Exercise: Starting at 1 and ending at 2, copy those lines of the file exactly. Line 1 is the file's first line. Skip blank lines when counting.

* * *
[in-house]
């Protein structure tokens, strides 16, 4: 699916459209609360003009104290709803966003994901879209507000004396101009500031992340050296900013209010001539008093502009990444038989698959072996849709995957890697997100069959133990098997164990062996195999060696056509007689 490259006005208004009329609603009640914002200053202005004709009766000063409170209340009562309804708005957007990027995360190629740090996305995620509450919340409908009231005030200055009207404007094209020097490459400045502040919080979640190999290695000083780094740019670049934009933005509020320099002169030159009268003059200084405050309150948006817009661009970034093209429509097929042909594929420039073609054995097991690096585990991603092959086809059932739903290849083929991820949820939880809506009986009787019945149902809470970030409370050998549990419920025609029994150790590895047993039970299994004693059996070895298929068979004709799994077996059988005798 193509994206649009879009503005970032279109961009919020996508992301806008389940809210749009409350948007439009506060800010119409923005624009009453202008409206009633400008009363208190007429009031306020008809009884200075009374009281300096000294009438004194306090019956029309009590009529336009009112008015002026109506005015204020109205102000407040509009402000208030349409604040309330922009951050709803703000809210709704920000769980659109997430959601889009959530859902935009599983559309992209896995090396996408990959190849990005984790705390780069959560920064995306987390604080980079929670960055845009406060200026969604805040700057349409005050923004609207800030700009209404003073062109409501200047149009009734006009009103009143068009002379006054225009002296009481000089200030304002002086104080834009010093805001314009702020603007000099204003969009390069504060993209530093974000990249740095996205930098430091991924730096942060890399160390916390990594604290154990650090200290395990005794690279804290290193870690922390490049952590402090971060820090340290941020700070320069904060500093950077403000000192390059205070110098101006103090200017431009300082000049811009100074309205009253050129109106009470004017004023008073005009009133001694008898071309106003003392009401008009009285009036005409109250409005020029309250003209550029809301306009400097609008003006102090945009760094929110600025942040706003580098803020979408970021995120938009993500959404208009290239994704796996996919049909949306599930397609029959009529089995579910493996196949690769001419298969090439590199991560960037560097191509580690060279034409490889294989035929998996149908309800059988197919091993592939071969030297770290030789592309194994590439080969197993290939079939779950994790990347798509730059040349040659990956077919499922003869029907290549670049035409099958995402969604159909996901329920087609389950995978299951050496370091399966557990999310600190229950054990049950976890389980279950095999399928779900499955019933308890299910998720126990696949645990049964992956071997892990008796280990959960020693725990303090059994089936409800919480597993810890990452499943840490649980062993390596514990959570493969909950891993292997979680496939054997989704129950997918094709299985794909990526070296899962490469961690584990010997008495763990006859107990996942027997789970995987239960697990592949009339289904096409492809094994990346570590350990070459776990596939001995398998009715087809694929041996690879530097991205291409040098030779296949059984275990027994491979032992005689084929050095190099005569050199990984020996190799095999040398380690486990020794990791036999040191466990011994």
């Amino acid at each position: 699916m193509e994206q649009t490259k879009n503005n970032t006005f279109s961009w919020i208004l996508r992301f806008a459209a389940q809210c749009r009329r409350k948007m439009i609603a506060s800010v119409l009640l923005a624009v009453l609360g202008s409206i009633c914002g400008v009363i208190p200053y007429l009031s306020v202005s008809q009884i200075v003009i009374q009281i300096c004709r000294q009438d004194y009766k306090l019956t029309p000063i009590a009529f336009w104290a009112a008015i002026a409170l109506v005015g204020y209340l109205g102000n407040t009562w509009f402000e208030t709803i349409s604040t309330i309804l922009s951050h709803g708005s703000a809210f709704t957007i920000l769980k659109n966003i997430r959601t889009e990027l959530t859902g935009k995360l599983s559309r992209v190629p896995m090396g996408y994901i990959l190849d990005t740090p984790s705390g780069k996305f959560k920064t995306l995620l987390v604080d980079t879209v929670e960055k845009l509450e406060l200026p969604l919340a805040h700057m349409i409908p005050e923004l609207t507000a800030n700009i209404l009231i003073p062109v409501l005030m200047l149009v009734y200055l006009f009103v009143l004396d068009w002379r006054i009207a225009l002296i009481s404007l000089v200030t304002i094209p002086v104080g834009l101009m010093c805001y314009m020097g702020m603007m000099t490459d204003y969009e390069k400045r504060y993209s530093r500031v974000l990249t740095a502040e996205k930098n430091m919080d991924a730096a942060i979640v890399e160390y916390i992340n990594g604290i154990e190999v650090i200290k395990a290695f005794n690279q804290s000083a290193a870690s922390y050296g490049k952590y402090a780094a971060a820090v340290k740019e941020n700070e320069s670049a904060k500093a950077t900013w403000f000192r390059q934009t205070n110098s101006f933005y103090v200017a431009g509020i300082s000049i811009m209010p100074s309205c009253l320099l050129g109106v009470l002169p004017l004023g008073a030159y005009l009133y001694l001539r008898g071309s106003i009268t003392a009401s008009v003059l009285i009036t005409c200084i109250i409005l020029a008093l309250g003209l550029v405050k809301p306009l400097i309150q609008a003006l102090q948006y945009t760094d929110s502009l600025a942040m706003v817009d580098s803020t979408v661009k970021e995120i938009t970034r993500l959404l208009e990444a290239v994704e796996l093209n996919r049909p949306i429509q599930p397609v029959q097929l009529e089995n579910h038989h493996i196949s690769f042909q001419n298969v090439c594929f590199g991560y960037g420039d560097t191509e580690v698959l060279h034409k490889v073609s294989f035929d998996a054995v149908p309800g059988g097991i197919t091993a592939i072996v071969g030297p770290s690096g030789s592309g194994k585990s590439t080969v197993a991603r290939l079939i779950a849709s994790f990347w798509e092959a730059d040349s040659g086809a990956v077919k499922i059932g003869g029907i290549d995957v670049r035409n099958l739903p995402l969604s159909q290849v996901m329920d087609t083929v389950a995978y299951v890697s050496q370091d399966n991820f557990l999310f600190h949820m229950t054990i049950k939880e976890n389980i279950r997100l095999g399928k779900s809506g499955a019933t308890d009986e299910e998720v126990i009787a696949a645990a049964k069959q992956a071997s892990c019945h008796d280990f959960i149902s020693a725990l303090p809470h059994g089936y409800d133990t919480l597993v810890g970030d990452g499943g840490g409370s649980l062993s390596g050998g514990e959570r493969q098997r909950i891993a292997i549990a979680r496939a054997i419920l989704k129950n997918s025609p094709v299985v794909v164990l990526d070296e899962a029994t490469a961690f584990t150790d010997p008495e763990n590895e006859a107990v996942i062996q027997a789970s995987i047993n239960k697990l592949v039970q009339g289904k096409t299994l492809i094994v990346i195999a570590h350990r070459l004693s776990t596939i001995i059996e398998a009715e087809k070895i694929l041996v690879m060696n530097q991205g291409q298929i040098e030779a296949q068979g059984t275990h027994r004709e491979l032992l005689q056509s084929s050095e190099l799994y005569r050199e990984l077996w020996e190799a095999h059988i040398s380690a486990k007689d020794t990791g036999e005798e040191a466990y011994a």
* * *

[in-house]
């Protein structure tokens, strides 16, 4: 699916459209609360003009104290709803966003994901879209507000004396101009500031992340050296900013209010001539008093502009990444038989698959072996849709995957890697997100069959133990098997164990062996195999060696056509007689 490259006005208004009329609603009640914002200053202005004709009766000063409170209340009562309804708005957007990027995360190629740090996305995620509450919340409908009231005030200055009207404007094209020097490459400045502040919080979640190999290695000083780094740019670049934009933005509020320099002169030159009268003059200084405050309150948006817009661009970034093209429509097929042909594929420039073609054995097991690096585990991603092959086809059932739903290849083929991820949820939880809506009986009787019945149902809470970030409370050998549990419920025609029994150790590895047993039970299994004693059996070895298929068979004709799994077996059988005798 193509994206649009879009503005970032279109961009919020996508992301806008389940809210749009409350948007439009506060800010119409923005624009009453202008409206009633400008009363208190007429009031306020008809009884200075009374009281300096000294009438004194306090019956029309009590009529336009009112008015002026109506005015204020109205102000407040509009402000208030349409604040309330922009951050709803703000809210709704920000769980659109997430959601889009959530859902935009599983559309992209896995090396996408990959190849990005984790705390780069959560920064995306987390604080980079929670960055845009406060200026969604805040700057349409005050923004609207800030700009209404003073062109409501200047149009009734006009009103009143068009002379006054225009002296009481000089200030304002002086104080834009010093805001314009702020603007000099204003969009390069504060993209530093974000990249740095996205930098430091991924730096942060890399160390916390990594604290154990650090200290395990005794690279804290290193870690922390490049952590402090971060820090340290941020700070320069904060500093950077403000000192390059205070110098101006103090200017431009300082000049811009100074309205009253050129109106009470004017004023008073005009009133001694008898071309106003003392009401008009009285009036005409109250409005020029309250003209550029809301306009400097609008003006102090945009760094929110600025942040706003580098803020979408970021995120938009993500959404208009290239994704796996996919049909949306599930397609029959009529089995579910493996196949690769001419298969090439590199991560960037560097191509580690060279034409490889294989035929998996149908309800059988197919091993592939071969030297770290030789592309194994590439080969197993290939079939779950994790990347798509730059040349040659990956077919499922003869029907290549670049035409099958995402969604159909996901329920087609389950995978299951050496370091399966557990999310600190229950054990049950976890389980279950095999399928779900499955019933308890299910998720126990696949645990049964992956071997892990008796280990959960020693725990303090059994089936409800919480597993810890990452499943840490649980062993390596514990959570493969909950891993292997979680496939054997989704129950997918094709299985794909990526070296899962490469961690584990010997008495763990006859107990996942027997789970995987239960697990592949009339289904096409492809094994990346570590350990070459776990596939001995398998009715087809694929041996690879530097991205291409040098030779296949059984275990027994491979032992005689084929050095190099005569050199990984020996190799095999040398380690486990020794990791036999040191466990011994």